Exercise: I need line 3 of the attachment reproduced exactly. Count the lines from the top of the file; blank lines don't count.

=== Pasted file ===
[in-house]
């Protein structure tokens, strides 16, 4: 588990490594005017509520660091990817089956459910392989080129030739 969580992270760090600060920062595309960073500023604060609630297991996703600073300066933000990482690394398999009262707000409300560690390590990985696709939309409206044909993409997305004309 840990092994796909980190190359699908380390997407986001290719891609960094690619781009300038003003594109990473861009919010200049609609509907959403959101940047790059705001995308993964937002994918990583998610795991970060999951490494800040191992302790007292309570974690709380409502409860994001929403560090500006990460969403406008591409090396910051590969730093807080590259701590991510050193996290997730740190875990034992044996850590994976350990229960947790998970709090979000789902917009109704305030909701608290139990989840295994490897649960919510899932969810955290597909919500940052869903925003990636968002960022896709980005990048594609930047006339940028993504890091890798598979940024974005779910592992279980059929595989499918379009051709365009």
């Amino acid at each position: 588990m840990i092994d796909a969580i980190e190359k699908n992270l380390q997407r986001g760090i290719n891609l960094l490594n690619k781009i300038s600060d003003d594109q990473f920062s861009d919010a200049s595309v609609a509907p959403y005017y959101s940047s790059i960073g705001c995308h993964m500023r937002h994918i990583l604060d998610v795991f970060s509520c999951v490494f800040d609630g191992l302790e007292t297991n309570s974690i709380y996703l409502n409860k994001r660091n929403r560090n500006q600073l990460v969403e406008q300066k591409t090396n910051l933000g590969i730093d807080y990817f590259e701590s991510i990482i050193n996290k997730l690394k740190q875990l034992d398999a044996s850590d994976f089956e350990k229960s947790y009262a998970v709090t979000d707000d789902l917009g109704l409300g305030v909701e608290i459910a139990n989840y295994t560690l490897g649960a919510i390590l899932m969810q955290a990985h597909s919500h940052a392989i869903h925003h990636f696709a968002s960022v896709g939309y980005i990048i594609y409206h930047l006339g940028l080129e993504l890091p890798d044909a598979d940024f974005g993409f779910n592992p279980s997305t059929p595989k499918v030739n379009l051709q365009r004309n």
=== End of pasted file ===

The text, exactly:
């Amino acid at each position: 588990m840990i092994d796909a969580i980190e190359k699908n992270l380390q997407r986001g760090i290719n891609l960094l490594n690619k781009i300038s600060d003003d594109q990473f920062s861009d919010a200049s595309v609609a509907p959403y005017y959101s940047s790059i960073g705001c995308h993964m500023r937002h994918i990583l604060d998610v795991f970060s509520c999951v490494f800040d609630g191992l302790e007292t297991n309570s974690i709380y996703l409502n409860k994001r660091n929403r560090n500006q600073l990460v969403e406008q300066k591409t090396n910051l933000g590969i730093d807080y990817f590259e701590s991510i990482i050193n996290k997730l690394k740190q875990l034992d398999a044996s850590d994976f089956e350990k229960s947790y009262a998970v709090t979000d707000d789902l917009g109704l409300g305030v909701e608290i459910a139990n989840y295994t560690l490897g649960a919510i390590l899932m969810q955290a990985h597909s919500h940052a392989i869903h925003h990636f696709a968002s960022v896709g939309y980005i990048i594609y409206h930047l006339g940028l080129e993504l890091p890798d044909a598979d940024f974005g993409f779910n592992p279980s997305t059929p595989k499918v030739n379009l051709q365009r004309n």